Grandma, her Prince, and Holiday Wishes

The second installment in the saga of my grandmother and her Indian prince can be found here at Totebags & Blogs. I hope you'll stop by and take a look.

With our usual great timing, Goldisox and I have managed to come down with something that's a cross between the Cold from Hell and a low-grade flu. I must say our red noses could give Rudolph a run for his money. Not exactly the holiday season we'd been dreaming about.

Still we're here, we're happy, we're healthy (colds don't really count in the grand scheme of things), we have a roof over our heads, food on the table, and good friends. If more is required for a good life, I don't know what it could be. (More yarn? A set of Addi Interchangeables? Somebody stop me . . .)

Wherever you are, whatever you celebrate I hope you have the merriest, happiest, most joyous ever!

Sunday, December 21, 2008

True Romance

Forget the roses. Give away the chocolates to someone else. Save the perfume for another day.
Want to know the way to a knitter's heart? Wear something your knitter made for you.

That's it. Simple, isn't it? It can't be faked. It can't be forced. Begging the recipient to wear that scarf or slip on those gloves just doesn't work. But let me tell you this: the sight of someone you loved enough to knit for happily wearing the item you knitted for him or her unleashes a powerful surge of emotions that can lead you into all sorts of wonderful possibilities.

I'm married forty years. (I'm 58 and married my one and only boyfriend. Make of that what you will but I would do it all over again with the same man in a heartbeat. No hesitation at all.) Anyway, I'm married longer than many of you have been alive and I know that while deep all-encompassing love is constant, fizzy, giddy romantic love tends to ebb and flow like the tides.

Last week Goldisox was heading out to the store and he popped up in the doorway of my office to ask if I needed anything and I just melted. Totally head-over-heels fell in love with him all over again. Why? He was wearing the zip-front sweater I knitted for him.

The sweater pretty much did me in. The fact that he was also wearing the Step socks I knitted for him turned me into total mush.

Knitting for someone is an act of love. Seeing that someone loving what you knitted for them? That's just about as good as it gets.

Friday, December 19, 2008

And The Evil Yarn Goes To

Chrissy S of Eden Prairie, Minnesota!

Good luck, Chrissy. That stuff has a mind of its own.

Wednesday, December 17, 2008

Either the Karabella Gossamer Goes or I Do

This yarn needs a time out. Seriously. It has a bad temper and a surly disposition and clearly doesn't want to live in NJ any longer.
If anyone is interested in one skein of Karabella Gossamer, shade #6111, send me an email right here with EVIL YARN in the subject header. Trust me, I'll know what you're talking about.
Don't say I didn't warn you.
PS: The winner will be announced Friday night.

Voodoo Handwarmers - Bonne Marie Burns

This is one of those patterns I've wanted to knit for literally years but never quite got around to casting on. I'm a huge fan of Bonne Marie Burns (Chicknits) and found this pattern on Knitty not long after I started knitting again.

It's dead easy, elegant (all of Bonne Marie's patterns are elegant), and quickquickquick to knit up. Not that any of us is up against a ticking clock, you understand. I'm just sayin' . . .

This pair is leftover Noro Silk Garden from Wavy. Shade #8. US5 32" circ. The thumb hole is a six-stitch buttonhole. I added a picot bind-off to girly it up a little.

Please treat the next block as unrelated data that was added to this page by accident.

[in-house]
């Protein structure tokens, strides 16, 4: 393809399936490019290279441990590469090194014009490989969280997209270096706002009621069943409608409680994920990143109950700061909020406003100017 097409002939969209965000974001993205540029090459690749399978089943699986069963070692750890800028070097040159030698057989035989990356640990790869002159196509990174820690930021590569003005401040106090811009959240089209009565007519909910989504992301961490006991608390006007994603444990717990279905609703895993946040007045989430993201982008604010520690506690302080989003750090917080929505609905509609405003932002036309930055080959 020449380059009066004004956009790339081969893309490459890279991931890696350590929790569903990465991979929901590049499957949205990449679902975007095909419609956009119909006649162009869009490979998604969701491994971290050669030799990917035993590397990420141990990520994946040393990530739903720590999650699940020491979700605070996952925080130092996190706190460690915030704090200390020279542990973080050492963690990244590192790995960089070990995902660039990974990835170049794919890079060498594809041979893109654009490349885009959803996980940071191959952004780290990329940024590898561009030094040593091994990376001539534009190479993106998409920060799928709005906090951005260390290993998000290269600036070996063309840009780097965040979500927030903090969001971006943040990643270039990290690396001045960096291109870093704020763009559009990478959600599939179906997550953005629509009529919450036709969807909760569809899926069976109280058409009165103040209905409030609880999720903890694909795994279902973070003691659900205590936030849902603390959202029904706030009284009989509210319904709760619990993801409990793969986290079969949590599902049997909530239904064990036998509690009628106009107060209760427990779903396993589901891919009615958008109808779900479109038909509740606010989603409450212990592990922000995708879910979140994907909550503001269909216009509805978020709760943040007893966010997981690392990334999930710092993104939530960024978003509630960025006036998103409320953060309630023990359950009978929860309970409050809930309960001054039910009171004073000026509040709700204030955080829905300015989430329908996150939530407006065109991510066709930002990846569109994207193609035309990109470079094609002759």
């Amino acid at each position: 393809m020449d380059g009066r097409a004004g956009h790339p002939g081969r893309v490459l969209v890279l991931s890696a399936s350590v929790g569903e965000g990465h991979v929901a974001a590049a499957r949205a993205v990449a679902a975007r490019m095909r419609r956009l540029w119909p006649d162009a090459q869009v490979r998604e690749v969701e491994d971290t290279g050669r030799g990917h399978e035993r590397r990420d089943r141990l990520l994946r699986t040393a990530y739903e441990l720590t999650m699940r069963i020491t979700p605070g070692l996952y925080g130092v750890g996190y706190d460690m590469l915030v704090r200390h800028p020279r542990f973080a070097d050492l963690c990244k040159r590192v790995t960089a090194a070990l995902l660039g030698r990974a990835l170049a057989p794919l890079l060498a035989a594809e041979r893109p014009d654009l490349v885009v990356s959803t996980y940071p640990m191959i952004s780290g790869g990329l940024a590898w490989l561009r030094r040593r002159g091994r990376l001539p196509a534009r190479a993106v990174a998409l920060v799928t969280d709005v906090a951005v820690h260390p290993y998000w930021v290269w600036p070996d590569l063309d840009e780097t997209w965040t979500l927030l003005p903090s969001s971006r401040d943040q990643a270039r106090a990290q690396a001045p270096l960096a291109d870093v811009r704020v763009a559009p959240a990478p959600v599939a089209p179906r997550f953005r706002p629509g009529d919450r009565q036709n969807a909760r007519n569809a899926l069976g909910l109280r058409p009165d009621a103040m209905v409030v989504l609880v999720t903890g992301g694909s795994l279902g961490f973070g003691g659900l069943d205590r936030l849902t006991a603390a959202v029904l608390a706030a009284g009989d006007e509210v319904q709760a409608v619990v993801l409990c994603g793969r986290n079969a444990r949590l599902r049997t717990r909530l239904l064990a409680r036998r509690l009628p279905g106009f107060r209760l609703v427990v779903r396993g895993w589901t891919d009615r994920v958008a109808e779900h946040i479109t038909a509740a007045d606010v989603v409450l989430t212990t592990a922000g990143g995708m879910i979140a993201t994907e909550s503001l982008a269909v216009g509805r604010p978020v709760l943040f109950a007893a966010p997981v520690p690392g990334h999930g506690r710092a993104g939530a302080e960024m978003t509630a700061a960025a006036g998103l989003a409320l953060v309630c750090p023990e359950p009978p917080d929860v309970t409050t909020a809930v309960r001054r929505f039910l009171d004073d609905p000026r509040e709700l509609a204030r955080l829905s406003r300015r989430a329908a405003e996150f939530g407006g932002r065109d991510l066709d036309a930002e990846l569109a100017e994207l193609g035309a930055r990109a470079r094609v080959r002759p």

Highly recommended!

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Color My World

The white lace scarf was giving me snow blindness, and I was eyeing with great longing all the brilliant colorways everyone else on this blog was working with for the holidays. So when DD requested a "knitted hat with earflaps" in a bright hue my color-starved heart leapt with joy. I bolted for the LYS and grabbed the skein of Manos #116 I had been coveting for weeks. I call it "mermaid yarn" because the turquoise blue reminds me of Caribbean waters and the variegated greens bring to mind the scales of the mermaid's tail.

Here's how it came out after blocking. It is a really basic pattern on #9 dpns (yes, I approached them with fear and trembling but I seem to have overcome my tendency to ladders) and took just one skein (138 yards) of the Manos, one of my favorite variegated yarns. It's soft, funky in its texture, and comes in gorgeous shades across the spectrum.

You cast on 70 stitches (I did 80 because I hate having my head squished and I knit tight anyway), alternate knitting and purling for 5 rows, then knit in rounds for 4 1/2 inches. Then you start decreasing by knitting 8, then knitting two together till the end. The next row is knitted even. Then you knit 7, knit two together, and continue to the end. Then knit a row even. You keep doing this with one fewer stitch between decreases until you knit 2 together all the way around. Then you knit some i-cord if you want a pointy top (I didn't so I just threaded the yarn through the remaining stitches and finished flat).

The earflaps are 11 stitches picked up from the cast-on row (I tried on the cap and marked where I wanted the flaps with safety pins). Knit 5 rows of garter (or stockinette) stitch. Knit 2 together at the beginning and end of next row. Knit the following row even. Keep doing this until you have 3 stitches left on the needle. Then you knit i-cord or garter stitch until the ties are as long as you want them (the pattern suggests 7 inches). I added tassels at the bottom of the ties and the crown of the hat because my daughter likes things a bit funky.

What a relief to escape from white lace for awhile! I needed the break! Now I'm casting on a simple seed-stitch scarf in another fun yarn which I'll show you when I've made more progress.

I can't believe I started and finished a Christmas gift within ten days of the the holiday. It can be done!

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Tuesday, December 16, 2008